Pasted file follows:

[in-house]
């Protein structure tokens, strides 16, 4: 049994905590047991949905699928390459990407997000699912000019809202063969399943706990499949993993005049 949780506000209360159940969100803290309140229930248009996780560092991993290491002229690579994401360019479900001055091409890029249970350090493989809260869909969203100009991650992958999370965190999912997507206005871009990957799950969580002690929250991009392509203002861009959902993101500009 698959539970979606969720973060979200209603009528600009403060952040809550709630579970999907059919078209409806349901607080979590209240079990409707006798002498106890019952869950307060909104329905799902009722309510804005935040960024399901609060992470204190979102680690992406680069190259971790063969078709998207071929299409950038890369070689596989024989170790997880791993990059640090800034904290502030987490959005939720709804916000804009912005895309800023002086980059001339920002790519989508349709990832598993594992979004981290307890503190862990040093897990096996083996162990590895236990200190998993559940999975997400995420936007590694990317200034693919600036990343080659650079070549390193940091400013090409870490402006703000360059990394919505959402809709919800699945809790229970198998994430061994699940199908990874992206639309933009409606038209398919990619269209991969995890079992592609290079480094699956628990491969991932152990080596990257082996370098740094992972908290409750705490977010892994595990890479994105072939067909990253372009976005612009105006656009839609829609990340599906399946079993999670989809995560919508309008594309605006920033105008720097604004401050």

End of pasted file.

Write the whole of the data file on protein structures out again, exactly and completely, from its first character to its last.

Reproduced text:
[in-house]
């Protein structure tokens, strides 16, 4: 049994905590047991949905699928390459990407997000699912000019809202063969399943706990499949993993005049 949780506000209360159940969100803290309140229930248009996780560092991993290491002229690579994401360019479900001055091409890029249970350090493989809260869909969203100009991650992958999370965190999912997507206005871009990957799950969580002690929250991009392509203002861009959902993101500009 698959539970979606969720973060979200209603009528600009403060952040809550709630579970999907059919078209409806349901607080979590209240079990409707006798002498106890019952869950307060909104329905799902009722309510804005935040960024399901609060992470204190979102680690992406680069190259971790063969078709998207071929299409950038890369070689596989024989170790997880791993990059640090800034904290502030987490959005939720709804916000804009912005895309800023002086980059001339920002790519989508349709990832598993594992979004981290307890503190862990040093897990096996083996162990590895236990200190998993559940999975997400995420936007590694990317200034693919600036990343080659650079070549390193940091400013090409870490402006703000360059990394919505959402809709919800699945809790229970198998994430061994699940199908990874992206639309933009409606038209398919990619269209991969995890079992592609290079480094699956628990491969991932152990080596990257082996370098740094992972908290409750705490977010892994595990890479994105072939067909990253372009976005612009105006656009839609829609990340599906399946079993999670989809995560919508309008594309605006920033105008720097604004401050």